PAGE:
Newegg, one of the major technology-focused e-commerce platforms, has announced that SHIB is coming soon to its platform.

Newegg currently accepts cryptocurrency via Bitpay and the crypto payment service provider is expected to add shiba inu to its list of supported cryptocurrencies, which includes the rival meme cryptocurrency dogecoin.

Meanwhile, AMC theaters are also preparing to accept SHIB payments in the first quarter of next year, according to the CEO Adam Aron.

Daily trading

Bitcoin, the leading cryptocurrency in trading internationally, traded lower on Sunday, falling by 1.17  percent to $54,322. at 5:46 p.m. Riyadh time.

Ether, the second most traded cryptocurrency, traded at $4,077, down by 1.52 percent, according to data from CoinDesk.


Commercial banks’ lending to private sector up $6.42 bn in October

Commercial banks’ lending to private sector up $6.42 bn in October
Updated 8 min 6 sec ago

Commercial banks’ lending to private sector up $6.42 bn in October

Commercial banks’ lending to private sector up $6.42 bn in October

MOSCOW: Commercial banks’ October lending to the private sector grew by SR24.1 billion ($6.42 billion) from a month ago to SR2 trillion, data published by Saudi Arabia’s central bank on Sunday revealed.

This corresponded to a monthly growth rate of 1.2 percent from the previous month’s SR1.99 trillion in September. 

On the other hand, commercial banks’ lending to the government and quasi-government entities sector fell by a monthly SR13.1 billion to reach SR546.9 billion, reflecting a decline rate of 2.3 percent. 

Looking at the banks’ total assets, official data showed that they grew by SR42.1 billion compared to the previous month to hit SR3.19 trillion. The monthly growth rate stood at 1.3 percent.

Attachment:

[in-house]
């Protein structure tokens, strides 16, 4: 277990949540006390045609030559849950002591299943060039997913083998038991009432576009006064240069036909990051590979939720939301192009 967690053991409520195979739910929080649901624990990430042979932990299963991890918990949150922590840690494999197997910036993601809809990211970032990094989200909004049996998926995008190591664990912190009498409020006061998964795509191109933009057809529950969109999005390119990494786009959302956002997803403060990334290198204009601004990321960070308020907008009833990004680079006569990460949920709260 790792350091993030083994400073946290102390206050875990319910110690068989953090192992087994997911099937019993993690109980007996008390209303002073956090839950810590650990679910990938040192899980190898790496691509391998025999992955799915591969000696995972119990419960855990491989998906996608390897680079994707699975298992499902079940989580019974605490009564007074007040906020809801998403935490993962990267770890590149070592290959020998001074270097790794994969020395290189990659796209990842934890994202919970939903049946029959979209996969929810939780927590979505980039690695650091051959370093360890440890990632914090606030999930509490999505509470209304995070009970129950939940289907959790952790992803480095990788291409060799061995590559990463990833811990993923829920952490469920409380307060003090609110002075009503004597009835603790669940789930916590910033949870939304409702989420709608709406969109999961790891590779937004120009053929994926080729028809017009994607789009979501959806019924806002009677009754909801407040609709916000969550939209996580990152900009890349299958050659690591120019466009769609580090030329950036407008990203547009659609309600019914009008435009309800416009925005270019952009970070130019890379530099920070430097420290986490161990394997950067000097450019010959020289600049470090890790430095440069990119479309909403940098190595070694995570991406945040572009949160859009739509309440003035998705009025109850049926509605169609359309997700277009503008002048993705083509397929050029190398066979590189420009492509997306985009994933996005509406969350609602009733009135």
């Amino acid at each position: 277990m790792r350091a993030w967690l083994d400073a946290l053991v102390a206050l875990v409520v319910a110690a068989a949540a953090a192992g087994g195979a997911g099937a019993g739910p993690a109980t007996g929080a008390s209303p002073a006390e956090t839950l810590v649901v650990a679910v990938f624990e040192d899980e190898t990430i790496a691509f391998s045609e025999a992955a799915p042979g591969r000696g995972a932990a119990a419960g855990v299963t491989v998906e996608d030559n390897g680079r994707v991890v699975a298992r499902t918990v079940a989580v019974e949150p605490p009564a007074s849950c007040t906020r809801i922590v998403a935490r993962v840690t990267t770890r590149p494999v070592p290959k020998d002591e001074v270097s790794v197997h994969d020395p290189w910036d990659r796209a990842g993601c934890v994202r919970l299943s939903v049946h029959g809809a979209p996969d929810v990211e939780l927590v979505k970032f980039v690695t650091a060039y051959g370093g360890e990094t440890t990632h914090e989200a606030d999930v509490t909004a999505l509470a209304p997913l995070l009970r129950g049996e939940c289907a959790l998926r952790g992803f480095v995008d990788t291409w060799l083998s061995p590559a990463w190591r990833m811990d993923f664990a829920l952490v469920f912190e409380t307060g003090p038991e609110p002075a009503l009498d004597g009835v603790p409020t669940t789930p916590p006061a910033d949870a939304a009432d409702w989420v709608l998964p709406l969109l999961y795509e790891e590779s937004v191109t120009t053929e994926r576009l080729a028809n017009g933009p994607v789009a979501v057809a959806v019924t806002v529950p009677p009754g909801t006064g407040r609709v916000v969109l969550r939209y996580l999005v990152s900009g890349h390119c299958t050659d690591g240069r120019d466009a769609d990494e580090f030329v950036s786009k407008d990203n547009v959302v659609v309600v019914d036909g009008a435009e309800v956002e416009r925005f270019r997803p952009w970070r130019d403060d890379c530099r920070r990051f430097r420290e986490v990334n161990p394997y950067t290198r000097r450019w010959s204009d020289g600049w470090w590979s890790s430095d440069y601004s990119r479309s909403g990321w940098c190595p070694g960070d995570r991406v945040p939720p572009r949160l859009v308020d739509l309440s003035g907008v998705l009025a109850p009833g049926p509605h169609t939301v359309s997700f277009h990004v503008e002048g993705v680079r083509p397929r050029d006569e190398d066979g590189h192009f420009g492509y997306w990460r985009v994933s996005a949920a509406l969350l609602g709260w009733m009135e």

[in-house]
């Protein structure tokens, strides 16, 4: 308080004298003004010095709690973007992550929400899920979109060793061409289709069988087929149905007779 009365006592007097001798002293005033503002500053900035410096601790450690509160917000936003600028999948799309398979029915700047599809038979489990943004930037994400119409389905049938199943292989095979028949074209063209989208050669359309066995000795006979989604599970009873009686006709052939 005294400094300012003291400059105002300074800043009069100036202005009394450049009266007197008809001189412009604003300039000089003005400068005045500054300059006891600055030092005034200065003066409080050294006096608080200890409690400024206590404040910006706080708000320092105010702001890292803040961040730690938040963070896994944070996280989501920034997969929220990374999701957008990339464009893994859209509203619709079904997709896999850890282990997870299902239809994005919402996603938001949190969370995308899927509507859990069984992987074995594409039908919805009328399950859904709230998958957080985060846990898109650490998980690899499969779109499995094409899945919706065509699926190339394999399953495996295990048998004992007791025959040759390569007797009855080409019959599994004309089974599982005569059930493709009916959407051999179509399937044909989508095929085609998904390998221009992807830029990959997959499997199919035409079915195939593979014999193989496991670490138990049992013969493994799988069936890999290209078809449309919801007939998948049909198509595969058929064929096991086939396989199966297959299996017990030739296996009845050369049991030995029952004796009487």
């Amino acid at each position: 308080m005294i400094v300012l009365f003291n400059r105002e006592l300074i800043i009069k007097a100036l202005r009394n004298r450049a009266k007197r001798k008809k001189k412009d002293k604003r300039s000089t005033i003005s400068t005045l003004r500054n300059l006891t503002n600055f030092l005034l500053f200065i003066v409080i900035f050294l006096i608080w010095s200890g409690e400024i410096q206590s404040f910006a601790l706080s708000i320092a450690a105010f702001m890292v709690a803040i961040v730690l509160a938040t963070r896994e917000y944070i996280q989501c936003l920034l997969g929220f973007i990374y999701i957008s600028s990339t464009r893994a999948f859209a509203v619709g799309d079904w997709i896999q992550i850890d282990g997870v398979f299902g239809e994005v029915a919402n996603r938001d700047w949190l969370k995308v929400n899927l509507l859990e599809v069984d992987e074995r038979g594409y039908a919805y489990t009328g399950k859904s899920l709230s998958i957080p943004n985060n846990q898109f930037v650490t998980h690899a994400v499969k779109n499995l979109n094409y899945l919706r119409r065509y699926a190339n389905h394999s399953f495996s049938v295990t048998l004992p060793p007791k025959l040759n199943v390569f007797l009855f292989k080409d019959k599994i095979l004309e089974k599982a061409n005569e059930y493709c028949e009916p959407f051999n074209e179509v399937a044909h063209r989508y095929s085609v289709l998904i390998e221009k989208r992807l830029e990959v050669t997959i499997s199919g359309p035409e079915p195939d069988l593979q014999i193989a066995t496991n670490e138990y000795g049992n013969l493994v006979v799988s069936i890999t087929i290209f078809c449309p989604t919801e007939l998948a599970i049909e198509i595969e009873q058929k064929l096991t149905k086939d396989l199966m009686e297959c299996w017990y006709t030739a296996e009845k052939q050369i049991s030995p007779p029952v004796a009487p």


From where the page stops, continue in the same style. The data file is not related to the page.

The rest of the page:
TASI falls 4.5% to near 5 month-low: Market wrap

TASI falls 4.5% to near 5 month-low: Market wrap
Image: Shutterstock
Updated 28 min 16 sec ago

TASI falls 4.5% to near 5 month-low: Market wrap

TASI falls 4.5% to near 5 month-low: Market wrap

RIYADH: The Saudi stock market ended the session on Sunday, down 4.5 percent or 512 points, to close at 10,788 points.

Some 233.1 million shares changed hands in 407,000 deals, with heavy trading in Al Rajhi bank, Alinma Bank, SABIC.

Today’s decline is the largest in percentage terms and points since May 2020, when the market fell by 7.4 percent and 527 points.

On Friday, global markets suffered sharp losses after the World Health Organization (WHO) warned that Omicron, the new COVID-19 variant with numerous mutations, is likely to resist the current vaccines.

In addition, Brent crude dropped 11.6 percent to $72.72 a barrel, while WTI sank 13 percent to $ 68.15 a barrel.

The parallel Nomu index was down 790 points, or 3.41 percent, It closed at 22,374.24 points, after 313,000 trades.

Most of the shares declined today, led by Al Rajhi Bank and SABIC closing at SR133.80 ($35.6) down 5 percent and SR112 down 6 percent.

Saudi Aramco finished at SR34.90 down 2 percent amid trading of about seven million shares.

Saudi National Bank, Alinma Bank, Riyad Bank, Banque Saudi Fransi, Bank Albilad, Sipchem, Maaden, SABB and SABIC Agri-Nutrients declined between 3 and 6 percent.

Petro Rabigh, Saudi Kayan, JAZADCO and Tasnee were among the top decliners.

Meanwhile, Amana Insurance and Saudi Enaya were top gainers, rising to SR37.30 and SR33.35, respectively.


Saudi Energy Ministry to help SABIC develop renewable energy projects

Saudi Energy Ministry to help SABIC develop renewable energy projects
Updated 31 min 17 sec ago

Saudi Energy Ministry to help SABIC develop renewable energy projects

Saudi Energy Ministry to help SABIC develop renewable energy projects

RIYADH: Saudi Energy Ministry on Sunday signed a memorandum of understanding with the Saudi Basic Industries Corp. to help develop the company’s renewable energy projects. 

SABIC CEO Yousef Al-Benyan said the support from the Energy Ministry would enable the company achieve its net-zero emissions goal.

Al-Benyan said the chemical manufacturing company plans to increase its use of renewable energy to further reduce emissions of greenhouse gases.

All these measures are part of the Saudi Green Initiative. The Kingdom aims to reach net zero in carbon emissions by 2060.  

The main vehicle for the Saudi green initiative is the Circular Carbon Economy, a framework that mitigates carbon emissions but allows different countries to pursue their own economic strategies.